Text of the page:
A high-sensitivity, rapidly responding custom optical time domain reflectometer (OTDR) was designed and built to generate, collect, and analyze the light signals created by encroaching construction equipment. During the evolution of this instrument, the sensitivity was increased by a factor of roughly 1,000. In combination with the most sensitive optical fiber, the custom OTDR can detect static loads on the fiber as small as 0.2 pounds. The spatial resolution of the custom OTDR was + 2 meters or + 10 meters depending on the diode laser used. The spatial resolution did not affect the proof-of-concept.
A method of collecting a time series of light intensity variations from a selected 2 or 10-meter section of fiber was developed and implemented. This capability is required to distinguish benign from hazardous encroachments. The custom OTDR is capable of detecting changes in the light intensity at frequencies up to 5 Hz. The upper limit on frequency response was caused by limitations in the software package used. Other methods of measuring the frequency response of the technique show that light fluctuations in excess of 50 Hz can be detected.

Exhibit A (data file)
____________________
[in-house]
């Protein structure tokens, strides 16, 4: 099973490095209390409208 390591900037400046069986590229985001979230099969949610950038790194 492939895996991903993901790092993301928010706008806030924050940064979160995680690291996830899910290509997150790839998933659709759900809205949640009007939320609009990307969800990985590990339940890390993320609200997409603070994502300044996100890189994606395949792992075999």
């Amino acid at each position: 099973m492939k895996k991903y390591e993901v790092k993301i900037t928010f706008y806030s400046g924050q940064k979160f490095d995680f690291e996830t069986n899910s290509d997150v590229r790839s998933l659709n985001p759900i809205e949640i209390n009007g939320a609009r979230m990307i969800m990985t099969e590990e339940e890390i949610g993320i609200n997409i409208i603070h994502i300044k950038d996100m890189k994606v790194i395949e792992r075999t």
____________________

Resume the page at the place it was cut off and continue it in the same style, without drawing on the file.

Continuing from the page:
An advantage of the OTDR method is its potential for independently monitoring simultaneously occurring encroachment. This capability was demonstrated.